Fraud and tighter visa policies: All major destination countries are becoming more vigilant about the fraud issues. In June, UK, Australia and Canada announced a joint-statement for curbing immigration fraud. The statement cautions students "Do not be misled by unscrupulous agents into believing that it is acceptable to submit forged documents with your visa application. The application will be refused and you face further investigation by the Indian authorities." UK has already tightened its visa norms as they found from a pilot study that the UK could’ve rejected 59% of Indian student visas.

In the same month, the Government Accountability Office (GAO) released a report DHS Needs to Assess Risks and Strengthen Oversight Functions which highlighted that "...during fiscal year 2011, CTCEU (Counterterrorism and Criminal Exploitation Unit) analyzed 48 percent more leads on potential school and student visa fraud than in fiscal year 2010." The report noted examples like Tri-Valley University where institution was involved in fraud.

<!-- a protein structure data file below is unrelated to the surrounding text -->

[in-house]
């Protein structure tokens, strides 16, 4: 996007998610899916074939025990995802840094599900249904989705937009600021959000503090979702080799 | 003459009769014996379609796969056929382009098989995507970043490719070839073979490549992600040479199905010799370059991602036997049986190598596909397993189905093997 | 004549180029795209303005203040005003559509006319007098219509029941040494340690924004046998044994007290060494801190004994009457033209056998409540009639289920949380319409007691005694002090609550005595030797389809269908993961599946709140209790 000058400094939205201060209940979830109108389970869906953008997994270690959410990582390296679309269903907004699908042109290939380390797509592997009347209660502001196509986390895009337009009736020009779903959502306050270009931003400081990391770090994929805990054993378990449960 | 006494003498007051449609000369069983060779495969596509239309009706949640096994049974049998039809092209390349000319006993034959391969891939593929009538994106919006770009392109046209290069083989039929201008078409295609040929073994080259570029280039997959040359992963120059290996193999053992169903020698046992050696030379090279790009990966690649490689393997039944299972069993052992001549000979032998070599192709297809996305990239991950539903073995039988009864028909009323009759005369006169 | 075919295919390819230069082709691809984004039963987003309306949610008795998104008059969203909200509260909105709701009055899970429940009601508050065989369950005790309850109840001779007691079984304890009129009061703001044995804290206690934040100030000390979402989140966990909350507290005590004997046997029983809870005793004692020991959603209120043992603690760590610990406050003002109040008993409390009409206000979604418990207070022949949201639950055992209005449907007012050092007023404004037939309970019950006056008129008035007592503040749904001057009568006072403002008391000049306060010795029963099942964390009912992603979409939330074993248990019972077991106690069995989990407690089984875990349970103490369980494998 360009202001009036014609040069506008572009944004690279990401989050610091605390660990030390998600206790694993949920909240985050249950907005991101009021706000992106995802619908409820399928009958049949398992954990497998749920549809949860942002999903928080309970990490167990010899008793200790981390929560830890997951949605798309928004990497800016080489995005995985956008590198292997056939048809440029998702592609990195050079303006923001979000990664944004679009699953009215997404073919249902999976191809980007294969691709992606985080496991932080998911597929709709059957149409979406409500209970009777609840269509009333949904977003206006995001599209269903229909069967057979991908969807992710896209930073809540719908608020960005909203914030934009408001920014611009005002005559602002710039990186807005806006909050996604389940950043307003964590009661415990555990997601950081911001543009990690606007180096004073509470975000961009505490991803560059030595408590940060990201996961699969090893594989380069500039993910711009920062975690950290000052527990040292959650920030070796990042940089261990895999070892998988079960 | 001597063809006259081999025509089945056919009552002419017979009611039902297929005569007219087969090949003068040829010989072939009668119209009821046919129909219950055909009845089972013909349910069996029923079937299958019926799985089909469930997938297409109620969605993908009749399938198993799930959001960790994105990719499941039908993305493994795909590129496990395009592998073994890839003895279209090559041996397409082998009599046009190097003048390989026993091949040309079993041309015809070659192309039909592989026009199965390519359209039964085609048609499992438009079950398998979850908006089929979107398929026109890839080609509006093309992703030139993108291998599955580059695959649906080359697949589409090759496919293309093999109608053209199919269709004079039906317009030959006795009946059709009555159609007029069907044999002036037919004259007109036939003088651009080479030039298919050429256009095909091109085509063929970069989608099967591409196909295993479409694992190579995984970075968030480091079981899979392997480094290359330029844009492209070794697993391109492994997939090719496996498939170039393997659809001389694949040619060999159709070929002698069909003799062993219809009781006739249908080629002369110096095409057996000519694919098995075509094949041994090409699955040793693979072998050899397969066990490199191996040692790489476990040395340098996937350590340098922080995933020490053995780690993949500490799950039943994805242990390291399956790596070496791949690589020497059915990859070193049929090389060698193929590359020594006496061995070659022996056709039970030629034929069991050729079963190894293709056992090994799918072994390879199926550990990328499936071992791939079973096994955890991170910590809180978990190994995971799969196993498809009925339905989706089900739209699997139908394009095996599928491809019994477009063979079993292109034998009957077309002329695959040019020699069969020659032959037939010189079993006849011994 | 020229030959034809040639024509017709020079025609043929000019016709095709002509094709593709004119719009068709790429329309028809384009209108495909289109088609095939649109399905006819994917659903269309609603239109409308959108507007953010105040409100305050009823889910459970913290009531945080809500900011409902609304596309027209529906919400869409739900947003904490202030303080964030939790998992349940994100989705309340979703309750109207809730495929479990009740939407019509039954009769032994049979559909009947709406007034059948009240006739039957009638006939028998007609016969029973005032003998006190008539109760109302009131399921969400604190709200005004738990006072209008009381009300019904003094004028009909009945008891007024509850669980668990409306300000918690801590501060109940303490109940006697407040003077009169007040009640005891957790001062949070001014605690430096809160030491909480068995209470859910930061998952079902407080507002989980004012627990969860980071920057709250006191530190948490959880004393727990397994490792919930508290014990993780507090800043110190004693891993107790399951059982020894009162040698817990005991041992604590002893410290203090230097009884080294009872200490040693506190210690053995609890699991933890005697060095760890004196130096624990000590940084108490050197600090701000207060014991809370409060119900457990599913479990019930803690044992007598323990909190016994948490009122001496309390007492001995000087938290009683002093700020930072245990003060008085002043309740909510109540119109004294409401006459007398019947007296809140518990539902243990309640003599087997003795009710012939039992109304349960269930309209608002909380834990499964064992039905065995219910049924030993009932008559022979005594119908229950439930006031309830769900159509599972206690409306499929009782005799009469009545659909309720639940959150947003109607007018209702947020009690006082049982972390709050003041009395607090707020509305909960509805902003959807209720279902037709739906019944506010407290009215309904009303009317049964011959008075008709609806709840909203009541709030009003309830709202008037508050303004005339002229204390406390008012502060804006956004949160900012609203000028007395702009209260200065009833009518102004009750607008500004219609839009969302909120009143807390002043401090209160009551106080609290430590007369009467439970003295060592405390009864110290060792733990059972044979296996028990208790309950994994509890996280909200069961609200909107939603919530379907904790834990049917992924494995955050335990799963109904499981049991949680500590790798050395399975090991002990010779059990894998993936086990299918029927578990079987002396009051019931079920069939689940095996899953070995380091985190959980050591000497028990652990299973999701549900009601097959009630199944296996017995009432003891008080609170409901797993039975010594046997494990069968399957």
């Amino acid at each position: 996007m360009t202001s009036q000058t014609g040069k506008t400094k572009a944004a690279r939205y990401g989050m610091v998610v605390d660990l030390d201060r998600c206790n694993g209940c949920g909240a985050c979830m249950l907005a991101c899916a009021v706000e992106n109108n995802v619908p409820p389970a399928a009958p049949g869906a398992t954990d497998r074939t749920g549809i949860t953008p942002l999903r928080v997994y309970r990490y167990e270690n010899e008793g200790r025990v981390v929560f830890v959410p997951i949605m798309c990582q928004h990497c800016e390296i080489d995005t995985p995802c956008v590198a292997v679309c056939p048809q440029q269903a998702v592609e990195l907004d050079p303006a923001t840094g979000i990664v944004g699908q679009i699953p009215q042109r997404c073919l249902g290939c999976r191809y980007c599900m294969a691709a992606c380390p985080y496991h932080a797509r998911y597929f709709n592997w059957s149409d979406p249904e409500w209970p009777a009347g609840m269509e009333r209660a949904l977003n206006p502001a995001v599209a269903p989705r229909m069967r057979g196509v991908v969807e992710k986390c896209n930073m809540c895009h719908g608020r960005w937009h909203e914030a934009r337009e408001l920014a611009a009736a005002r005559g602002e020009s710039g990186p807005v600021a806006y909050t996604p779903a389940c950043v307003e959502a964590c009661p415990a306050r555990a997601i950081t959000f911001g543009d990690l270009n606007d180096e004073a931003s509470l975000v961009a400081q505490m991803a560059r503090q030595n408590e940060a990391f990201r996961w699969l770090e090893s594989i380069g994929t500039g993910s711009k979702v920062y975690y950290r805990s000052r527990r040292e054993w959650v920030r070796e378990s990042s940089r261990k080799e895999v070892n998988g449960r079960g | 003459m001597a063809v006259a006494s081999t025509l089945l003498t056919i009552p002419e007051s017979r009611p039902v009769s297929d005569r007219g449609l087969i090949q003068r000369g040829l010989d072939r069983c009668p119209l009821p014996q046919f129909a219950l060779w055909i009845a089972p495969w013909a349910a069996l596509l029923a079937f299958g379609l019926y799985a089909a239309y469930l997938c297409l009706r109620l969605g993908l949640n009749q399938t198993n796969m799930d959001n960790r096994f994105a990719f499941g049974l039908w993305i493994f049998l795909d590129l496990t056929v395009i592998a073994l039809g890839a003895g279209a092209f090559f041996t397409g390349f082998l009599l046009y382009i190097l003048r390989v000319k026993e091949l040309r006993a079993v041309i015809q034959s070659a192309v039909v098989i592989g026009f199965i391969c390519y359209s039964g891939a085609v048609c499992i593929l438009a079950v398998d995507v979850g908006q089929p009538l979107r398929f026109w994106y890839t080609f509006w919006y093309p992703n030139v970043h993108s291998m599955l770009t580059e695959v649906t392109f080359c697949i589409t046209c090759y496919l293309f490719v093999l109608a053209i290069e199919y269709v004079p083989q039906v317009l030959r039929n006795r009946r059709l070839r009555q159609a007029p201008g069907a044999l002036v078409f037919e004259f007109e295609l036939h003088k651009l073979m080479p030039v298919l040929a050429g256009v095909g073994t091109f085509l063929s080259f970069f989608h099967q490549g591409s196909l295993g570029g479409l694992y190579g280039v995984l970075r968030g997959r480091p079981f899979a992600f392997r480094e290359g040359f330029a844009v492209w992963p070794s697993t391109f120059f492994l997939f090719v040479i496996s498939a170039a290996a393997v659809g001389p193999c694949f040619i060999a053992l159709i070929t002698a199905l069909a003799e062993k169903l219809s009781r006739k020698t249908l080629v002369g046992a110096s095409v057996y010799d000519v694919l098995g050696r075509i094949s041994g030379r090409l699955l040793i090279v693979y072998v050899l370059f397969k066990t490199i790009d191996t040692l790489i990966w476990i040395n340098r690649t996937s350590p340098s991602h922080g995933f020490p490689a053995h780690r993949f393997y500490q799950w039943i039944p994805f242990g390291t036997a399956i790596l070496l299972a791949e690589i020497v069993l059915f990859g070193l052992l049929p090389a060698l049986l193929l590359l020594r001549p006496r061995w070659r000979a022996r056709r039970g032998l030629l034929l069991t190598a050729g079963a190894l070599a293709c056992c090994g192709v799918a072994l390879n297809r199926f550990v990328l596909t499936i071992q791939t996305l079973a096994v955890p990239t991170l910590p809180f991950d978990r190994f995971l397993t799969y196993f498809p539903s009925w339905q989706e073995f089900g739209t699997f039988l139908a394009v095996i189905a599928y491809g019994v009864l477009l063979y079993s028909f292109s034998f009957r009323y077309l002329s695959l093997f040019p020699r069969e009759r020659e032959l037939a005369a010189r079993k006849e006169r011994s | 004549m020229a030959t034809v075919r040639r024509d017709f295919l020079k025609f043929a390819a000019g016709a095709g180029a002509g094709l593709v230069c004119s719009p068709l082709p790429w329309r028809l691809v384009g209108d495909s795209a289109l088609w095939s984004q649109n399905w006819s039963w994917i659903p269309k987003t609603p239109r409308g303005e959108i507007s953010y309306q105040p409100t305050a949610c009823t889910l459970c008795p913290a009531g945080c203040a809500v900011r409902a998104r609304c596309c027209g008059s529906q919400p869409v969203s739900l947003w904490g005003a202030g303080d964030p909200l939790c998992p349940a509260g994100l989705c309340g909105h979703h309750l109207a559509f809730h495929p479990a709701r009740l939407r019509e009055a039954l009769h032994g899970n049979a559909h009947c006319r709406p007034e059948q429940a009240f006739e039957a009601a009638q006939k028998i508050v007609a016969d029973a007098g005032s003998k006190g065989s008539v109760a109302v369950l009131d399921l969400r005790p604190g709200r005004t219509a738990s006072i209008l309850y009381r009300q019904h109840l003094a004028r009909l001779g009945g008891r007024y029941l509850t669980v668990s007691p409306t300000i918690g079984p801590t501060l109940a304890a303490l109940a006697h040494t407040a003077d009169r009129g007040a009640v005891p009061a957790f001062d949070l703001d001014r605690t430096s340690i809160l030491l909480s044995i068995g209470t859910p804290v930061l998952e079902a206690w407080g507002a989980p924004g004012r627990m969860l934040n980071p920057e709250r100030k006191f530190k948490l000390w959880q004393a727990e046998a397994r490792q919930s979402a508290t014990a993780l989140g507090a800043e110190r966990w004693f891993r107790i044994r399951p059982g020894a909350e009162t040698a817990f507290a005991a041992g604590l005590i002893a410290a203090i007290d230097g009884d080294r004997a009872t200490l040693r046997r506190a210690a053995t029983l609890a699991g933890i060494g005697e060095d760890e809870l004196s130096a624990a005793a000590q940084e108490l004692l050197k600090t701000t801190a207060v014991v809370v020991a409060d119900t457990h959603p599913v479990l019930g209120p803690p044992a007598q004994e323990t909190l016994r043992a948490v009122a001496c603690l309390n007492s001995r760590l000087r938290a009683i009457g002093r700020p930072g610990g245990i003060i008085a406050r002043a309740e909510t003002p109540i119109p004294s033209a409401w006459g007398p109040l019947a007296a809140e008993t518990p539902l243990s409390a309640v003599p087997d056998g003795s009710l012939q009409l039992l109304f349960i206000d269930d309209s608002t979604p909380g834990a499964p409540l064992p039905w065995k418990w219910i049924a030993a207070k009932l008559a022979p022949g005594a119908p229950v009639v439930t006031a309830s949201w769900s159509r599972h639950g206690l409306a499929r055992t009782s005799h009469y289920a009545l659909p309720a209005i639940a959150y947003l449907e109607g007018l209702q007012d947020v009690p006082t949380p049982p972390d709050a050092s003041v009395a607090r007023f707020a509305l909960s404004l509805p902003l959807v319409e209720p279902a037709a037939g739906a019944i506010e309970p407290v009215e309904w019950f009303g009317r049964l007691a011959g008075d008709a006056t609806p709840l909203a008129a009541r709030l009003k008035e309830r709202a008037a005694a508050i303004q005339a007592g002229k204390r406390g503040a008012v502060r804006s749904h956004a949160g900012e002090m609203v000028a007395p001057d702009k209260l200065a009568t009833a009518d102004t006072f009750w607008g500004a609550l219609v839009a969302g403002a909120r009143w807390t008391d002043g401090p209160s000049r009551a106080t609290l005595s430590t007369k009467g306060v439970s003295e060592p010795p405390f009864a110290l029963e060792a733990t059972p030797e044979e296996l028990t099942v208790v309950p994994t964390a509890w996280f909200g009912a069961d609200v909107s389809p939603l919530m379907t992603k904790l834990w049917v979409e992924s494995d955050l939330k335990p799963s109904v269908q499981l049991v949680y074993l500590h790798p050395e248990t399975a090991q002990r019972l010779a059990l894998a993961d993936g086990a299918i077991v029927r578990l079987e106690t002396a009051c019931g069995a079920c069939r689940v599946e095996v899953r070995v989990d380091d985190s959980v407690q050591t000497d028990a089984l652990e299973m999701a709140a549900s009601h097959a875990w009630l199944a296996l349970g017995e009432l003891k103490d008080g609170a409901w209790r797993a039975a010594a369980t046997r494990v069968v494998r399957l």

This is a very vulnerable time for Indian students as they are in the "search stage" of identifying their best fit options and given the double whammy of affordability and visa policy challenges, number of Indian students going abroad may get seriously influenced for fall 2012 admissions cycle.

Dr. Rahul Choudaha
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July 15, 2012

Indian "glocal" students go to China to study medicine